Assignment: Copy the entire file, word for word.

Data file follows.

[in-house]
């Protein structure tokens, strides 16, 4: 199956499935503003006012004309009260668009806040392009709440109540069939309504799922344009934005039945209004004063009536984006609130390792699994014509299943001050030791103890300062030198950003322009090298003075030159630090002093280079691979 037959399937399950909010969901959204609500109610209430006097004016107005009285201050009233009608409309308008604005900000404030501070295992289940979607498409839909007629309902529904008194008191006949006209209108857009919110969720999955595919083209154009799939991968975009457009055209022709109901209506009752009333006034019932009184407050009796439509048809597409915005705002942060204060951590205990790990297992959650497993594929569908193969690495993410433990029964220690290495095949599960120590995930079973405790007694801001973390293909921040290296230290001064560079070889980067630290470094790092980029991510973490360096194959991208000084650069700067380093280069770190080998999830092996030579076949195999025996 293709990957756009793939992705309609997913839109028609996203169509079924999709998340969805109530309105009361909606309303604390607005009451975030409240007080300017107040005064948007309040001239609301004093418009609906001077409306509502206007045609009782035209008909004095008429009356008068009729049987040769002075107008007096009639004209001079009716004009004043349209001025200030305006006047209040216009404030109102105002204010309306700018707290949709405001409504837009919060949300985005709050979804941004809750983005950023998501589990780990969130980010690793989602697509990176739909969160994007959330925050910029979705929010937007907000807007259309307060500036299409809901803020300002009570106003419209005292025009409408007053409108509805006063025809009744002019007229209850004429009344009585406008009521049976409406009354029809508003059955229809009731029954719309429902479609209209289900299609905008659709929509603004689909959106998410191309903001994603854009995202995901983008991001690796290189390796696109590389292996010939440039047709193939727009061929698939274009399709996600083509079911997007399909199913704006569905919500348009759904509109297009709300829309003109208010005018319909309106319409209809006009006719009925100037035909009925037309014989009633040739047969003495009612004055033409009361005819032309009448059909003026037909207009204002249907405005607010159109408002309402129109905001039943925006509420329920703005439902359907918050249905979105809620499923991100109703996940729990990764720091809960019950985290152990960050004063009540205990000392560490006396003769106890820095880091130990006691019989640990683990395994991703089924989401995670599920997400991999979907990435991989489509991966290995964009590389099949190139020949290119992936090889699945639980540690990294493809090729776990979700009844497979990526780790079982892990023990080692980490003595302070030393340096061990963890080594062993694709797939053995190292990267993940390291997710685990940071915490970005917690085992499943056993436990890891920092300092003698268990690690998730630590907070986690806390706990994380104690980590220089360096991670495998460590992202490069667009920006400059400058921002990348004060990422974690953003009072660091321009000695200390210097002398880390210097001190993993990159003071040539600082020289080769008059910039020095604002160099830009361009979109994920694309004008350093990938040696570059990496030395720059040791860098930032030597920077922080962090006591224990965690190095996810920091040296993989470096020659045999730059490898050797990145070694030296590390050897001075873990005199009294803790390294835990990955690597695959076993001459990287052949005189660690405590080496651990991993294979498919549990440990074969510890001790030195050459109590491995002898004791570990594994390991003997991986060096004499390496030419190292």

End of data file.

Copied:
[in-house]
């Protein structure tokens, strides 16, 4: 199956499935503003006012004309009260668009806040392009709440109540069939309504799922344009934005039945209004004063009536984006609130390792699994014509299943001050030791103890300062030198950003322009090298003075030159630090002093280079691979 037959399937399950909010969901959204609500109610209430006097004016107005009285201050009233009608409309308008604005900000404030501070295992289940979607498409839909007629309902529904008194008191006949006209209108857009919110969720999955595919083209154009799939991968975009457009055209022709109901209506009752009333006034019932009184407050009796439509048809597409915005705002942060204060951590205990790990297992959650497993594929569908193969690495993410433990029964220690290495095949599960120590995930079973405790007694801001973390293909921040290296230290001064560079070889980067630290470094790092980029991510973490360096194959991208000084650069700067380093280069770190080998999830092996030579076949195999025996 293709990957756009793939992705309609997913839109028609996203169509079924999709998340969805109530309105009361909606309303604390607005009451975030409240007080300017107040005064948007309040001239609301004093418009609906001077409306509502206007045609009782035209008909004095008429009356008068009729049987040769002075107008007096009639004209001079009716004009004043349209001025200030305006006047209040216009404030109102105002204010309306700018707290949709405001409504837009919060949300985005709050979804941004809750983005950023998501589990780990969130980010690793989602697509990176739909969160994007959330925050910029979705929010937007907000807007259309307060500036299409809901803020300002009570106003419209005292025009409408007053409108509805006063025809009744002019007229209850004429009344009585406008009521049976409406009354029809508003059955229809009731029954719309429902479609209209289900299609905008659709929509603004689909959106998410191309903001994603854009995202995901983008991001690796290189390796696109590389292996010939440039047709193939727009061929698939274009399709996600083509079911997007399909199913704006569905919500348009759904509109297009709300829309003109208010005018319909309106319409209809006009006719009925100037035909009925037309014989009633040739047969003495009612004055033409009361005819032309009448059909003026037909207009204002249907405005607010159109408002309402129109905001039943925006509420329920703005439902359907918050249905979105809620499923991100109703996940729990990764720091809960019950985290152990960050004063009540205990000392560490006396003769106890820095880091130990006691019989640990683990395994991703089924989401995670599920997400991999979907990435991989489509991966290995964009590389099949190139020949290119992936090889699945639980540690990294493809090729776990979700009844497979990526780790079982892990023990080692980490003595302070030393340096061990963890080594062993694709797939053995190292990267993940390291997710685990940071915490970005917690085992499943056993436990890891920092300092003698268990690690998730630590907070986690806390706990994380104690980590220089360096991670495998460590992202490069667009920006400059400058921002990348004060990422974690953003009072660091321009000695200390210097002398880390210097001190993993990159003071040539600082020289080769008059910039020095604002160099830009361009979109994920694309004008350093990938040696570059990496030395720059040791860098930032030597920077922080962090006591224990965690190095996810920091040296993989470096020659045999730059490898050797990145070694030296590390050897001075873990005199009294803790390294835990990955690597695959076993001459990287052949005189660690405590080496651990991993294979498919549990440990074969510890001790030195050459109590491995002898004791570990594994390991003997991986060096004499390496030419190292």